Long-term Care Planning

What is long-term care?

"Long-term care" describes the help needed by people who have problems living independently because of chronic medical problems or severe disabilities. Most long-term care is provided by family members and friends. Local communities offer services like Meals-on-Wheels designed to help older people and people with disabilities remain in their homes. In-home care ranges from respite care to give family caregivers a break, to housekeeping services, to visits by home health or personal care aides, to 24 hour care. Costs vary according to the amount of time and the type of provider. In Oregon in 2008, the charges for homemaker services and home health aides started at $18 per hour, and the average charge was $33 per hour. If you hire people to provide in-home care, you become an employer and have legal responsibilities regarding FICA, withholding, workers' compensation, and unemployment insurance. Respite care is also provided by adult day care programs, which usually charge by the day.

There are more than140 nursing facilities in Oregon and a growing number of community-based care facilities. Nursing facilities (which may be called nursing homes, convalescent centers, rehabilitation centers, and similar names) provide nursing services on a regular basis as well as personal care and assistance with activities of daily living (ADLs). Some nursing facilities offer the skilled nursing facility (SNF) care typically needed by people recently discharged from hospitals following major surgeries or strokes. Nursing facilities are licensed by the state. The average cost for nursing facility care for someone in a semi-private room was $205 per day (about $6,355 per month) in Oregon in 2008.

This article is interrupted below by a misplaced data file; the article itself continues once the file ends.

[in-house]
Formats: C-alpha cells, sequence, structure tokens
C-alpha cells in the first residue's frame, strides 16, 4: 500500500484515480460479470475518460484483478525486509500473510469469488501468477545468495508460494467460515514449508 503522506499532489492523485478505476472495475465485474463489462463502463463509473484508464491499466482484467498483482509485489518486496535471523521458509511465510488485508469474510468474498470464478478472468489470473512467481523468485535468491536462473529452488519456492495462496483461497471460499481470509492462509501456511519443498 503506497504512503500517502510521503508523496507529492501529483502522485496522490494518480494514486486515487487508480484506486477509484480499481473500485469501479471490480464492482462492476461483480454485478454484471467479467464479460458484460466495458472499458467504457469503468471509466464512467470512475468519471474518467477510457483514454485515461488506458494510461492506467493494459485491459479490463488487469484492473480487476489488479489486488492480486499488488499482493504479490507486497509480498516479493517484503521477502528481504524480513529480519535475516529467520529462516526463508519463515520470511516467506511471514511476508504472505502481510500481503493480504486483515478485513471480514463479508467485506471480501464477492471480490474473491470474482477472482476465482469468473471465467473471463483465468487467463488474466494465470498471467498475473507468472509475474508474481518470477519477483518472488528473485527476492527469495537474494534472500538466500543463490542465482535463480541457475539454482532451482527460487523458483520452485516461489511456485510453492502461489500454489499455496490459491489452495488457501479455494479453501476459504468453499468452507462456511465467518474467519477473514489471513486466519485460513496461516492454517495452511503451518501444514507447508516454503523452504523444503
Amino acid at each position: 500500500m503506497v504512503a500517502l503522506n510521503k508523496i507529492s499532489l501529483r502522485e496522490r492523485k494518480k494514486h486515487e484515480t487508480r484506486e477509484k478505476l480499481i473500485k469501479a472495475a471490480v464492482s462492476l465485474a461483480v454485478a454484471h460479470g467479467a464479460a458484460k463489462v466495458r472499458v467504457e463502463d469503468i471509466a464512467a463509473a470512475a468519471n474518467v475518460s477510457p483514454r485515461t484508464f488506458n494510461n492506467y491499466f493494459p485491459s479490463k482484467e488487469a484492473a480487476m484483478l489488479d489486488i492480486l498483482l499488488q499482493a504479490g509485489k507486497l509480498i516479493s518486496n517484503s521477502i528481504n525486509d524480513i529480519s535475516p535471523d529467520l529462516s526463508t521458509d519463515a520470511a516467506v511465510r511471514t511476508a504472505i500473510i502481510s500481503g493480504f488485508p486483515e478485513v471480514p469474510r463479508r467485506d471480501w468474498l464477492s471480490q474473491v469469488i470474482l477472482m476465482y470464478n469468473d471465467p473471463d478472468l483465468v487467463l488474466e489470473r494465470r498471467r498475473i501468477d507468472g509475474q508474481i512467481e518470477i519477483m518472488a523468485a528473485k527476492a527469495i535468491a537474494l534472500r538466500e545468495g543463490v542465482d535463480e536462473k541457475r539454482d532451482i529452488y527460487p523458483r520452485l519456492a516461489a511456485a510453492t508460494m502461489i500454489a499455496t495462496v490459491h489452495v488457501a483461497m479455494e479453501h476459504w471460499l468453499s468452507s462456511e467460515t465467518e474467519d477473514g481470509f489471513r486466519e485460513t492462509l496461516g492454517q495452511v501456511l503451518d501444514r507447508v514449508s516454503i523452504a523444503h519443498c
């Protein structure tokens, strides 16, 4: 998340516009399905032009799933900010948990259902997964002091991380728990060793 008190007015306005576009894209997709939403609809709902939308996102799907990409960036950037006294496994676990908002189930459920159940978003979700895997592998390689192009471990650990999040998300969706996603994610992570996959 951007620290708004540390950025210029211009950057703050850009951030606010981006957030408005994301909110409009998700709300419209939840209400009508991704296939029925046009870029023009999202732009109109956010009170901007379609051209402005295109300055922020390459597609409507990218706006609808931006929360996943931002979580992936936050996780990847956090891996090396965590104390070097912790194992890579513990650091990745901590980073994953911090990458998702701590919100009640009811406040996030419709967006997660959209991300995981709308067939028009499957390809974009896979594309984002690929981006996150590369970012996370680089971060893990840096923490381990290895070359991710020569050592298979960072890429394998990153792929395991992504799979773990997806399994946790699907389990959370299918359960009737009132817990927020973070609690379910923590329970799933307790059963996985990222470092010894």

Residential care facilities (RCFs) provide meals and housekeeping services for six or more residents, and have staff on duty 24 hours a day. The amount of personal care and supervision varies. Assisted living facilities (ALFs) also provide meals and housekeeping services for six or more residents, and have staff on duty 24 hours a day. ALFs offer several levels of care for residents who live in private apartments. RCFs and ALFs are licensed by the state.

Adult foster care homes (AFHs) provide meals, housekeeping, and care to no more than five residents in a home-like environment. The operator or a resident manager lives in the home and sleeps there at night. AFHs are licensed by the county or by the state and may offer several levels of care, depending on the qualifications and experience of the provider.

The average base cost for care in ALFs, RCFs, and AFHs was $2,827 per month in Oregon in 2008. Many providers add charges for residents who need more services.

Who should plan for long-term care?

It is difficult to predict who will need long-term care. The need for assistance with some of the basic activities of daily living (such as preparing meals, doing housework, bathing, dressing, eating, taking medication, and managing money) increases with age. More than half of the people age 85 or older report difficulties with some of the activities of daily living. A serious decline in function (which can be caused by a physically disabling condition or by Alzheimer's Disease or dementia) is the major factor that determines whether someone will enter a care facility. Some types of planning, such as preparing durable financial powers of attorneyrevocable living trusts, and advance directives for health care, or purchasing long-term care insurance, work best when they are done well in advance. Other types of planning, such as asset transfers between spouses, usually are not done until it becomes clear that the husband or the wife needs long-term care.

Does Medicare pay for long-term care?